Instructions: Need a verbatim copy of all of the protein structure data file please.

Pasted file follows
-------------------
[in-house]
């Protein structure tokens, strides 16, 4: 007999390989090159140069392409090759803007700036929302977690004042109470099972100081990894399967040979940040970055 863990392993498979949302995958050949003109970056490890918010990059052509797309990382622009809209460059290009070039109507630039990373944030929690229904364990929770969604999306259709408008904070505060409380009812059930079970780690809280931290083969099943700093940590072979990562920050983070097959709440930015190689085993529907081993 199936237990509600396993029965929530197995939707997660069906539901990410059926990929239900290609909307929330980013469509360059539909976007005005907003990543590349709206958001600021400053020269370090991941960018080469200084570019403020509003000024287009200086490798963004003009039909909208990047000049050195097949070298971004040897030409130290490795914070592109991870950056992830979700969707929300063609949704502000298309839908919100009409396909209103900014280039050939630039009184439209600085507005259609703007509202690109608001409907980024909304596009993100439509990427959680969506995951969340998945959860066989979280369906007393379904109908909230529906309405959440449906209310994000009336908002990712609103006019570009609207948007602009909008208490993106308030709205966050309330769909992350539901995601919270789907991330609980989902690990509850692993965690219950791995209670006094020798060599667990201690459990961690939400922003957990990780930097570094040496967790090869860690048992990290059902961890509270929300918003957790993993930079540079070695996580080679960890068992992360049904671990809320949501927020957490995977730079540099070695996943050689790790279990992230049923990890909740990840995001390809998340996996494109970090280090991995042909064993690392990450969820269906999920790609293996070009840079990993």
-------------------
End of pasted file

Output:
[in-house]
């Protein structure tokens, strides 16, 4: 007999390989090159140069392409090759803007700036929302977690004042109470099972100081990894399967040979940040970055 863990392993498979949302995958050949003109970056490890918010990059052509797309990382622009809209460059290009070039109507630039990373944030929690229904364990929770969604999306259709408008904070505060409380009812059930079970780690809280931290083969099943700093940590072979990562920050983070097959709440930015190689085993529907081993 199936237990509600396993029965929530197995939707997660069906539901990410059926990929239900290609909307929330980013469509360059539909976007005005907003990543590349709206958001600021400053020269370090991941960018080469200084570019403020509003000024287009200086490798963004003009039909909208990047000049050195097949070298971004040897030409130290490795914070592109991870950056992830979700969707929300063609949704502000298309839908919100009409396909209103900014280039050939630039009184439209600085507005259609703007509202690109608001409907980024909304596009993100439509990427959680969506995951969340998945959860066989979280369906007393379904109908909230529906309405959440449906209310994000009336908002990712609103006019570009609207948007602009909008208490993106308030709205966050309330769909992350539901995601919270789907991330609980989902690990509850692993965690219950791995209670006094020798060599667990201690459990961690939400922003957990990780930097570094040496967790090869860690048992990290059902961890509270929300918003957790993993930079540079070695996580080679960890068992992360049904671990809320949501927020957490995977730079540099070695996943050689790790279990992230049923990890909740990840995001390809998340996996494109970090280090991995042909064993690392990450969820269906999920790609293996070009840079990993």